In my 10 years of professional practice and treating individuals for drug and alcohol abuse, it baffles me that many treatment facilities refuse to treat co-occurring disorders as well as substance abuse addictions when they so clearly intertwined.
Addiction is not a disease where you can give a person a bed number and prescribed them pills to make the problem go away. These are inherently good people who have been suffering with a disease that has gone untreated for months if not years. This type of disease needs and deserves client-focused care.
I knew I needed to find a substance abuse treatment facility that believed that clients needed individualized treatment that was focused on their mental health as well as their addiction. A Better Today Recovery Services shared my views for client-focused care and encourage that I practice Rogerian Therapy for their clientele to better identify co-occurring disorders.
How does Rogerian therapy help identify co-occurring disorders & Why are treatment centers not practicing this type of therapy?
Rogerian therapy is not practiced by many drug and alcohol therapists because it requires a level of treatment that takes time, genuine care and, of courses, unconditional positive regard for the person’s full potential to change.
You may think this concept is easy and should already be the foundation of every treatment plan for drug and/or alcohol abuse, however it is not. In regards to Rogerian Therapy, the therapist is responsible for educating, empowering, and healing the client’s self-esteem so they can identify their capacity and desire for personal growth.
Drug and alcohol addictions tend to brainwash the person with destructive thoughts and negative self-image. They do not think it is actually possible for them to find recovery and that if they do try to get clean and live a lifestyle of recovery; they will be miserable for the rest of their life.
Furthermore, if the person is struggling with a co-occurring disorder like major depression, PTSD, or bipolar disorder while struggling with a heroin or alcohol addiction; any treatment that does not address both the co-occurring disorders and substance abuse addiction will not promote long term recovery.
Rogerian therapy is built on a foundation were every client is perceived as inherently good and with the right treatment, can achieve their own concept of success because they believe in themselves and have confidence their path in recovery.
These foundational elements in A Better Today’s approach sets us apart from other treatment facilities because our level of treatment promotes client-focused care resulting in long lasting results.
Yes, I can go on and on about how this therapy should be the standard for drug and alcohol treatment but what really matters at the end of the day is:
Does the client have confidence in themselves to dream, set goals, and explore their full potential without engaging in substance abuse?
Are our therapists providing the level of care that is so desperately needed for substance abuse and co-occurring disorders treatment?
Practicing therapy methods that are client-focused is what sets A Better Today’s standard of care apart from all the rest.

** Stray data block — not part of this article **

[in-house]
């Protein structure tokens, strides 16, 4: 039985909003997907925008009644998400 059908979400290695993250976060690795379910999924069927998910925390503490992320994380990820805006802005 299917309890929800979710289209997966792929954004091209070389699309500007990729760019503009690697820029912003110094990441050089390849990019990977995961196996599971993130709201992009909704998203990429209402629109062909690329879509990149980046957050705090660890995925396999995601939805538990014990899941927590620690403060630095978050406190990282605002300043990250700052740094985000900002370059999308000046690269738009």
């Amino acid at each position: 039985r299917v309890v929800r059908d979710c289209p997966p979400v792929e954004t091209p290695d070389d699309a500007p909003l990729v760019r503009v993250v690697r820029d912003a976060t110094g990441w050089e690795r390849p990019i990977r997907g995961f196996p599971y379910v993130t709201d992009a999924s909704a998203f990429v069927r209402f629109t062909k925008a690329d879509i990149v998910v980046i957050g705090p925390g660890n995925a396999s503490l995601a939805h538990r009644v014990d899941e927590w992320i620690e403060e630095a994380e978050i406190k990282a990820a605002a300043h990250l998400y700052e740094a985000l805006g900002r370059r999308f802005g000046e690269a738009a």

What Does Co-occurring disorders look like in drug and alcohol treatment?
This approach requires a qualified therapist to properly diagnosis each client for co-occurring disorders, family history of substance abuse and properly evaluate the root of their addiction.
Co-occurring disorders is defined as a client that has both a mental health disorder and a substance abuse disorder. Those who struggle with an undiagnosed mental disorder often self-medicate with heroin, alcohol and/or marijuana to cope with the symptoms of their mental disorders. (i.e. Major depression, childhood trauma, PTSD, or bipolar disorder)
This destructive behavior forces the person to abuse their drug of choice to the point that they are dependent on the substance to just feel normal or cope with the hardship of life.
When providing long lasting drug and alcohol treatment, I feel you must treatment the mental disorders and the substance abuse disorder together. A Better Today’s approach to substance abuse treatment is client-focused with comprehensive treatment that properly evaluates each client for co-occurring disorders.
How does ABT provide this treatment that other facilities do not:
There is no overpriced manual or proper dosage for providing the right type of treatment for alcohol and drug abuse. Addiction effects each client differently proving the need for individualized care. This individualized care must consider the mental health of the client and the substance abuse disorder. Having an inpatient treatment facility like ABT can make the world of a difference for someone’s time in treatment. Adapting a client-focused treatment plan that is tailored to their needs will promote long lasting recovery and more importantly a better quality of life for the client.
Educating the Client Empowers Relapse Prevention
One of my favorite lectures I share with my clients is called the addicted brain. The therapist must be qualified and confident in their understanding of the effects that drugs and alcohol have on the brain enough to explain the concept. Sharing that knowledge with each one of my client’s gives them power over the craving that has warped their judgement and moral compass the extent of their abuse. Bestowing this knowledge upon the client provides a strong foundation for relapse prevention.